Title

Working in multi-disciplinary teams: Drawing on the alone in a crowd experience

Location

New River Room B

Start Time

3-10-2015 2:30 PM

End Time

3-10-2015 4:00 PM

Session Type

Theoretical Paper

Abstract

Inter-disciplinary collaborations

collaboration, theoretical lenses, inter-disciplinary

Introduction: Early founders of occupational science such as Ann Wilcock envisioned an inter-disciplinary science however occupational scientists are predominantly occupational therapists. One way of developing the field of occupational science is to participate in inter-disciplinary research teams on research studies bringing an occupational perspective to the focus of inquiry. Indeed having a inter-disciplinary team increases the chances of the project being funded in many large research grant schemes.

Intent: In this presentation I will share my experience of being part of an inter-disciplinary team on a nationally funded project exploring loneliness and older people (Stanley et al, 2010). I was the only occupational therapist/ scientist on this team along with nurse researchers, sociologists and aged care administrators. The project was also conducted across two states with the chief investigator in another country and thus three different time zones.

Argument: The presentation will focus on the strengths and limitations of working within an inter-disciplinary team. Whilst I anticipated that I could approach the data from an occupational perspective the data was far more occupational than I ever imagined and my team members could see that without adopting my occupational lenses. Some of the challenges of working as a team came from the different lenses that we brought to data analysis as well as the different expectations of the research process. These were resolved by keeping communication channels open and making space for robust discussions.

Implications for occupational science: Recommendations from this experience for occupational scientists are to have early conversations about publications and authorship and document agreements made, as well as establishing good working relationships to enable frank, hones robust conversations when differences arise. The strength of the inter-disciplinary team comes from the contributions from multiple perspectives to build the depth of findings.

References

Stanley, M., Moyle, W., Ballantyne, A., Jaworski, K., Corlis, M., Oxlade, D., Stoll, A., & Young, B. (2010). “Nowadays you don’t even see your neighbours”: Loneliness in the everyday lives of older Australians. Health and Social Care in the Community, 18 (4), 407-414. Doi: 10.1111/j.1365-2524.2010.00923,x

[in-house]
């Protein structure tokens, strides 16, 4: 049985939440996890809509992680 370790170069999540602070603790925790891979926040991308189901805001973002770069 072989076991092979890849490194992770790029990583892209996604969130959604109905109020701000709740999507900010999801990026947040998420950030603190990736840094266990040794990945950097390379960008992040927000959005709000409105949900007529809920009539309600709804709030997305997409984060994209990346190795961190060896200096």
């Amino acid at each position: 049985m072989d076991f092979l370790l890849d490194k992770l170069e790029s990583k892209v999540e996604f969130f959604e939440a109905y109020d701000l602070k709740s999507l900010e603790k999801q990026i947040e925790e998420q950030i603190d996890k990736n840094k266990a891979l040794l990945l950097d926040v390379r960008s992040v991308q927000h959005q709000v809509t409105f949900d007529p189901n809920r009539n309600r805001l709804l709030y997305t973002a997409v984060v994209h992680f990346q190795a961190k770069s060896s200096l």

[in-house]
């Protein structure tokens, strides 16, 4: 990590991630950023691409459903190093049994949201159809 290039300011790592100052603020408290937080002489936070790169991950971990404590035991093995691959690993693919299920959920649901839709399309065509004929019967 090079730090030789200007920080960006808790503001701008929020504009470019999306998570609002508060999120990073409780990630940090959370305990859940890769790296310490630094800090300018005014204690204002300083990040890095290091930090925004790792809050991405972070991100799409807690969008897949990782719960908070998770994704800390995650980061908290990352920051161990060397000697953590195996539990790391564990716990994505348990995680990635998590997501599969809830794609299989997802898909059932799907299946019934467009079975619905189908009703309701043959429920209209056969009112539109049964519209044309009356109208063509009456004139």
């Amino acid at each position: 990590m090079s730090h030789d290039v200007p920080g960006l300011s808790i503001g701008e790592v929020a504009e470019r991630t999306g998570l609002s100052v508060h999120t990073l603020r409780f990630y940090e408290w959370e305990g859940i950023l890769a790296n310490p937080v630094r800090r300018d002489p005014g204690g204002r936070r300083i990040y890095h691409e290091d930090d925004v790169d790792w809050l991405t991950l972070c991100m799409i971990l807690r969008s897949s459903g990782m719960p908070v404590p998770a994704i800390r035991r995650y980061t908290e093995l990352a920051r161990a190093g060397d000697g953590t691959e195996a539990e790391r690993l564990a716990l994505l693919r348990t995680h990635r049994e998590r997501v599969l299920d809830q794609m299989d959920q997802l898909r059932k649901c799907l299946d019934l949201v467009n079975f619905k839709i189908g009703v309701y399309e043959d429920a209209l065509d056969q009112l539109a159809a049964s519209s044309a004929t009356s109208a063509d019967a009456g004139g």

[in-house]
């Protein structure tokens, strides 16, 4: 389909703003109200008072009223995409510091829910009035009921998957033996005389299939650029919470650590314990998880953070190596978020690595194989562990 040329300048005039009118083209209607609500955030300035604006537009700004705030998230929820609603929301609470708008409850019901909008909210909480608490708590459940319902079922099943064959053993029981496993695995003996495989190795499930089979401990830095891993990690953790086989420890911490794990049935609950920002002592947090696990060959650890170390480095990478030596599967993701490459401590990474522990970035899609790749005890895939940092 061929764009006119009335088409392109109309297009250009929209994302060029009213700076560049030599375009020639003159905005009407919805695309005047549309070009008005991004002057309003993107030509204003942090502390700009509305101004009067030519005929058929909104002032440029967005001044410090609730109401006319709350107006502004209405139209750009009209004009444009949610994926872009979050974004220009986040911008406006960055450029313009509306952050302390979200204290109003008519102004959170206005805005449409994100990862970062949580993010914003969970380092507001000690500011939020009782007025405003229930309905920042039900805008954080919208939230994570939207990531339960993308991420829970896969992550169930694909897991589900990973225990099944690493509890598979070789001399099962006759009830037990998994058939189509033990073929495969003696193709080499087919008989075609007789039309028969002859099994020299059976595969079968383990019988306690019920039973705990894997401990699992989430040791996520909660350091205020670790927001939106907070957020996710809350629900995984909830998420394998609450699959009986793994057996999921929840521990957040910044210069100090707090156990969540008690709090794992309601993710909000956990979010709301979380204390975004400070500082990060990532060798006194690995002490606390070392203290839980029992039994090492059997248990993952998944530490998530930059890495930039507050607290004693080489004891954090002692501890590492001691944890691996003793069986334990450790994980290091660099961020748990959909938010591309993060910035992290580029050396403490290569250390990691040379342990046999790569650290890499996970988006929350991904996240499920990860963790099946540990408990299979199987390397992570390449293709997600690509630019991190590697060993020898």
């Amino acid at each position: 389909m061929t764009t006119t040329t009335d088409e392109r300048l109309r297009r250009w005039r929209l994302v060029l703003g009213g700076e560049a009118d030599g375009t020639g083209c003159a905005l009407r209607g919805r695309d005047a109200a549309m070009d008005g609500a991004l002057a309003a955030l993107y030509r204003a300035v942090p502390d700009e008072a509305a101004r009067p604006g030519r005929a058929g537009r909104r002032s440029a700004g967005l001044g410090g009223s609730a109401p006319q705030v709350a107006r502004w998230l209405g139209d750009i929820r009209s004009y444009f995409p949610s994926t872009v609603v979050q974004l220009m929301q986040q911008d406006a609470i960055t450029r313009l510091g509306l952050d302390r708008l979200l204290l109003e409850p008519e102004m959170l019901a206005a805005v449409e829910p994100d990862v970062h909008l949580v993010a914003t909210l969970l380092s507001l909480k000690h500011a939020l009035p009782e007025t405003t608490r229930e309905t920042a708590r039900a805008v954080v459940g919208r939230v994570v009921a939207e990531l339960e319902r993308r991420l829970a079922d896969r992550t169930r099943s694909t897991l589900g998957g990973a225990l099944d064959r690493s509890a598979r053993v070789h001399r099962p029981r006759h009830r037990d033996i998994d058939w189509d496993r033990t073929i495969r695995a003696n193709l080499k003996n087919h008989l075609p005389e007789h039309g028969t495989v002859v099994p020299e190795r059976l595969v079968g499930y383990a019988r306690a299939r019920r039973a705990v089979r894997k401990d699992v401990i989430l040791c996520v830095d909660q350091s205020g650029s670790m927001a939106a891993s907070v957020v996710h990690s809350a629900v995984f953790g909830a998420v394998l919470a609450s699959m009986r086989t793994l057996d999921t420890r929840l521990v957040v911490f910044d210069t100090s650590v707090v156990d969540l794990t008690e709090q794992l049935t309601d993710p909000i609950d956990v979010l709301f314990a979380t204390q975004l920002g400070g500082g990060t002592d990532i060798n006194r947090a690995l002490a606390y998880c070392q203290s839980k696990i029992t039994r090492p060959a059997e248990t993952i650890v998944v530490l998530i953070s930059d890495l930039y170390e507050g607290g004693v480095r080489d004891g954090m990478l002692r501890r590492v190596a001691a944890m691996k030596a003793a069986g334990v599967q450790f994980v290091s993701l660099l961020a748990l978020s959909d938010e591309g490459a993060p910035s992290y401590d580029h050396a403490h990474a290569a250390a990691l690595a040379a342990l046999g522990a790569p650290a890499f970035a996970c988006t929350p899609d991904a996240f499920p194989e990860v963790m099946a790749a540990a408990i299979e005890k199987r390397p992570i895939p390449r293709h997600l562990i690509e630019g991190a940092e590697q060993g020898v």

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Oct 3rd, 2:30 PM Oct 3rd, 4:00 PM

Working in multi-disciplinary teams: Drawing on the alone in a crowd experience

New River Room B

Inter-disciplinary collaborations

collaboration, theoretical lenses, inter-disciplinary

Introduction: Early founders of occupational science such as Ann Wilcock envisioned an inter-disciplinary science however occupational scientists are predominantly occupational therapists. One way of developing the field of occupational science is to participate in inter-disciplinary research teams on research studies bringing an occupational perspective to the focus of inquiry. Indeed having a inter-disciplinary team increases the chances of the project being funded in many large research grant schemes.

Intent: In this presentation I will share my experience of being part of an inter-disciplinary team on a nationally funded project exploring loneliness and older people (Stanley et al, 2010). I was the only occupational therapist/ scientist on this team along with nurse researchers, sociologists and aged care administrators. The project was also conducted across two states with the chief investigator in another country and thus three different time zones.

Argument: The presentation will focus on the strengths and limitations of working within an inter-disciplinary team. Whilst I anticipated that I could approach the data from an occupational perspective the data was far more occupational than I ever imagined and my team members could see that without adopting my occupational lenses. Some of the challenges of working as a team came from the different lenses that we brought to data analysis as well as the different expectations of the research process. These were resolved by keeping communication channels open and making space for robust discussions.

Implications for occupational science: Recommendations from this experience for occupational scientists are to have early conversations about publications and authorship and document agreements made, as well as establishing good working relationships to enable frank, hones robust conversations when differences arise. The strength of the inter-disciplinary team comes from the contributions from multiple perspectives to build the depth of findings.